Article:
It is important to have different avenues that one can use to draw various conclusions.  Since there is often confusion between social psychology and sociology there needs to be a clear definition.  Just as biopsychology plays a role in understanding how the brain works and how the neurotransmitters send and receive information, social psychology is the same way.  Social psychology does not abide by a theory it does however, focus on one’s attitudes and behaviors and how they influence the environment as well as reviewing how the brain manipulates behavior.  One’s values and how they have evolved over time and in what way have those values affected others based on ones reactions are what social psychology is interested in.  Clinical and social psychology are also different in that the attention is focused on the cure and prevention of dysfunctions from various psychological disorders.  This psychology focus on the relationships one has with others.  General psychology is also different as it is studies all practices in a general way rather than going into a deeper perception as is done in social psychology.  It must be noted, that all of the studies of psychology overlap in one form or fashion.  It still needs to be stated that sociology would be labeled as the closest discipline to social psychology as it takes into consideration people and their individuality.  There is a difference between the two.  Social Psychology: Goals in Interaction states:  “that social psychology is the study of thoughts feelings and one’s behaviors that are influenced by others” (Cialdini, Kendrick & Neuberg, 2007 p. 5) and sociology is labeled as “the study of one’s social behavior and human groups” (Schaefer, 2006 p.3).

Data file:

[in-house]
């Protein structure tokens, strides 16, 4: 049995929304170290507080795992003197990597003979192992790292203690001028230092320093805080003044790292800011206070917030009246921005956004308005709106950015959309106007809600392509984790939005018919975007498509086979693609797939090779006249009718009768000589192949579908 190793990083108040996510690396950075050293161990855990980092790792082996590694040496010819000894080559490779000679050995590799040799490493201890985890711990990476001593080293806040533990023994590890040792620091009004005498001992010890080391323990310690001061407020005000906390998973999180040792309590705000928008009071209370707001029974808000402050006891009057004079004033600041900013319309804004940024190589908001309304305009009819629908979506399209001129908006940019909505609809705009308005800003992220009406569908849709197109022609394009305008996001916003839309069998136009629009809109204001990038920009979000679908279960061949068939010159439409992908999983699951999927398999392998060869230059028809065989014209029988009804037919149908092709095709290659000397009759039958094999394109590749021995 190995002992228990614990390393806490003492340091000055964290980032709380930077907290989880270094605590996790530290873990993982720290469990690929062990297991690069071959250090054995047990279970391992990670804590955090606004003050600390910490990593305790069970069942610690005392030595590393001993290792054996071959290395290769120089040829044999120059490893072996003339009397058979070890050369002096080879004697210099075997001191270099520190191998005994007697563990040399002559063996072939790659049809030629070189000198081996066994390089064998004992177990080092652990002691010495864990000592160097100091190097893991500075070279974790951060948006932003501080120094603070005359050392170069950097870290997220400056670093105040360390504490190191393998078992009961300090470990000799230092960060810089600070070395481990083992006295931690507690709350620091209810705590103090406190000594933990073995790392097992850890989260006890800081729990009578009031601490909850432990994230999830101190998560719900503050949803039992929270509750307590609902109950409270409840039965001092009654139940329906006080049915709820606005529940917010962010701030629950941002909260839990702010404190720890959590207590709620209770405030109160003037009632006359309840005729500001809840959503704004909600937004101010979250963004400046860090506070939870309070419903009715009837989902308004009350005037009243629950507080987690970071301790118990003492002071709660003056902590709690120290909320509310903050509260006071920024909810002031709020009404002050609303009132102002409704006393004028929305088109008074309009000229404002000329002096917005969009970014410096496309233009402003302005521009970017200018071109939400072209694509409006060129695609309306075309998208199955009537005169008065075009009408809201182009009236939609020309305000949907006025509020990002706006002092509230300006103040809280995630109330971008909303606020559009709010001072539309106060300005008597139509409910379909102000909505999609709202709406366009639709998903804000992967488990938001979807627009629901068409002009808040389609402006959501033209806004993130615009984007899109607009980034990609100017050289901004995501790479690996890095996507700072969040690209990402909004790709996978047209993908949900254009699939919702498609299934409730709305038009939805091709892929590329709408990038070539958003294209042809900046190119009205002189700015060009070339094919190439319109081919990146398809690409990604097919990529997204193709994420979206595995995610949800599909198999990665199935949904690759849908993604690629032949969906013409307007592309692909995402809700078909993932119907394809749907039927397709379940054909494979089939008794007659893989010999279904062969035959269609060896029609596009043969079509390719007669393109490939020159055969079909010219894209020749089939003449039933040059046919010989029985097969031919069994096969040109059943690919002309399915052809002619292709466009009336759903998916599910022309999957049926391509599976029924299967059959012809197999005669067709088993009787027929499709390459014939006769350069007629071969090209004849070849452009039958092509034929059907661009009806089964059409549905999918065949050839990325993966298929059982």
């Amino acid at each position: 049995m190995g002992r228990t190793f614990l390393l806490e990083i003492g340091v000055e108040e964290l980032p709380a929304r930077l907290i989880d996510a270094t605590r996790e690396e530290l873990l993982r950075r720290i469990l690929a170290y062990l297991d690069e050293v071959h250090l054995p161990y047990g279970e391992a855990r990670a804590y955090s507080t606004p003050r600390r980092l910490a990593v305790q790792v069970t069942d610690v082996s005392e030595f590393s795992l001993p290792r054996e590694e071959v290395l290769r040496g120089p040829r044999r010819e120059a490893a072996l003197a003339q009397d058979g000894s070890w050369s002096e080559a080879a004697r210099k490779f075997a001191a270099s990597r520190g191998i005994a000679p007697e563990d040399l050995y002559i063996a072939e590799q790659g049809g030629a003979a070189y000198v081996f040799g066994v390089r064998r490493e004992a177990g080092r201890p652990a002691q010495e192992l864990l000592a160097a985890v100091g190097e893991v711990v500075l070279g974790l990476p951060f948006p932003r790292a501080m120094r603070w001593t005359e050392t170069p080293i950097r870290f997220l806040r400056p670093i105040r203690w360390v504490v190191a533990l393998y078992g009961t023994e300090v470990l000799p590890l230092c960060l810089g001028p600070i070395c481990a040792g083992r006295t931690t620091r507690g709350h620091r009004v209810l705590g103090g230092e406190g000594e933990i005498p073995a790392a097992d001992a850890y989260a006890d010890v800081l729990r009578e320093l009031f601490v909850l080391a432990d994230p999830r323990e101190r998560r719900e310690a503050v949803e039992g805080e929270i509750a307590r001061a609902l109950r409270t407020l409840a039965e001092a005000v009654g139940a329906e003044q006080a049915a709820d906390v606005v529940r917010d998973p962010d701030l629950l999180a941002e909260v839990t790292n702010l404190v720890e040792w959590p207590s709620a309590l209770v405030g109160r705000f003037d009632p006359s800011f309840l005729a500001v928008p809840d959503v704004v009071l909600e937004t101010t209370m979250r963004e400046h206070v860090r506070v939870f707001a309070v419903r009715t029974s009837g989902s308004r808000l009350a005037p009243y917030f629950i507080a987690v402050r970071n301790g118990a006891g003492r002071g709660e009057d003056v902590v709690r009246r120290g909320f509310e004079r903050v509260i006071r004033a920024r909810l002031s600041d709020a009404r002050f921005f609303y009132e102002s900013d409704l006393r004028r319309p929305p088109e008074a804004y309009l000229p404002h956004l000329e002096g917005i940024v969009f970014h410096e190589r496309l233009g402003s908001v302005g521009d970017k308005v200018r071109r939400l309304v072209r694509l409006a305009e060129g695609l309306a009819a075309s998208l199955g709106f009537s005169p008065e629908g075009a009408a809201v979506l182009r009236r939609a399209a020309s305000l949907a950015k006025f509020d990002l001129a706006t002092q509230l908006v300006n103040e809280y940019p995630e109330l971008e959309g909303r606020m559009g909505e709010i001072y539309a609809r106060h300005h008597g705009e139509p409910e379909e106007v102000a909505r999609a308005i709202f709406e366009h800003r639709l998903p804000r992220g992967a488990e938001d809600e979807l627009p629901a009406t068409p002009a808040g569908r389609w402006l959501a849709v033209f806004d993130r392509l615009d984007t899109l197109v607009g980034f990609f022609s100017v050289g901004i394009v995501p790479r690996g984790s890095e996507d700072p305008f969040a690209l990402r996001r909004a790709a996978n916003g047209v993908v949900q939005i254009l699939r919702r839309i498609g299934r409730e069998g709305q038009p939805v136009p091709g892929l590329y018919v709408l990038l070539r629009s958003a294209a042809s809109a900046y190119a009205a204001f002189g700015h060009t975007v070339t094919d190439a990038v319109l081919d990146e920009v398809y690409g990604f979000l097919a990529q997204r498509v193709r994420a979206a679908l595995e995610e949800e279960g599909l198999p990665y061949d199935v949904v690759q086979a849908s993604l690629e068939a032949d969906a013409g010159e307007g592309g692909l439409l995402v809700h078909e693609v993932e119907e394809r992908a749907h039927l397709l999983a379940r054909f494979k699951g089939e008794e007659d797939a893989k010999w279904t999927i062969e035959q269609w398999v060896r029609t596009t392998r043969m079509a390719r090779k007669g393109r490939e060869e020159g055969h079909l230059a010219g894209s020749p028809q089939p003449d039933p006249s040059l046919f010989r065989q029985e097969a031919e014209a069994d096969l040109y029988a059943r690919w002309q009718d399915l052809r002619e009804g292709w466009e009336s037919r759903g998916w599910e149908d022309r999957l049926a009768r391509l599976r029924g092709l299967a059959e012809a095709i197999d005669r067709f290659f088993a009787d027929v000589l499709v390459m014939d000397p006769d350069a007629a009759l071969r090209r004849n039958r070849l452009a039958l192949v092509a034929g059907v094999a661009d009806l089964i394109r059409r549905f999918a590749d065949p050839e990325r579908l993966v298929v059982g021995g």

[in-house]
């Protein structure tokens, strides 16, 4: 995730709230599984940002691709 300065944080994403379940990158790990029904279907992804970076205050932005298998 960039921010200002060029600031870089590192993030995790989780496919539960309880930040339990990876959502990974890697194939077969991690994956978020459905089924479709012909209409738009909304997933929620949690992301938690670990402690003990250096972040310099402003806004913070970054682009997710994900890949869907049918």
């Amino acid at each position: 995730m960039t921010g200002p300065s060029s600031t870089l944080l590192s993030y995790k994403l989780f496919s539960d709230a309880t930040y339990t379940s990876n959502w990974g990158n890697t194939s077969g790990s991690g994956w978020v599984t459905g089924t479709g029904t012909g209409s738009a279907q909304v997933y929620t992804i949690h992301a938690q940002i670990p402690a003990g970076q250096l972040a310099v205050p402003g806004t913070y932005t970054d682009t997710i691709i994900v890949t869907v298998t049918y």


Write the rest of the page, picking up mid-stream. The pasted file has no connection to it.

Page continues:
Social Psychology Research
            Research, as with any subject, is extremely important especially in the field of social psychology, because it confirms what is propositioned and then presumed based on that proposition.  As with any research, a psychologist will begin with a hypothesis.  This gives the research a parameter to work and test data (Schaefer, 2006).  Even though there may be a difference in the way the information is gathered, either by a controlled situation or laboratory or in uncontrolled situation or field study.  Either way, the collection method will vary, but it can be between a correlation or an experimental research.  Correlation research is reveals how two variables occur together.  It is important to know that correlation only leaves suggestions and does not allow someone to draw assumptions about an outcome.  Either research method that is used, the experimental one is the most reliable because it allows for cause and effect (Myers, 2010). 
            It is noted that social psychology plays a significant role in the vast field of psychology along side cognitive psychology, clinical psychology, and biopsychology, just to suggest a few.  Each psychologist will have his or her own preference when approaching an issue.  Regardless of the preference, they must conduct research and verify results.  One cannot say one is more significant than another, as they all are important in various ways.  One just need to understand the preferred methods so we can comprehend why one does what they do.

Cialdini, R., Kenrick, D., & Neuberg, S. (2007). Social Psychology: Goals in Interaction.
            Boston, MA: Pearson Education.
Fiske, S. (2004). Social Beings. Hoboken, NJ: John Wiley and Sons, Inc.
Myers, D. G. (2010). Social Psychology. New York, NY: McGraw Hill.
Schaefer, R. (2006). Sociology: A Brief Introduction . New York, NY: McGraw Hill.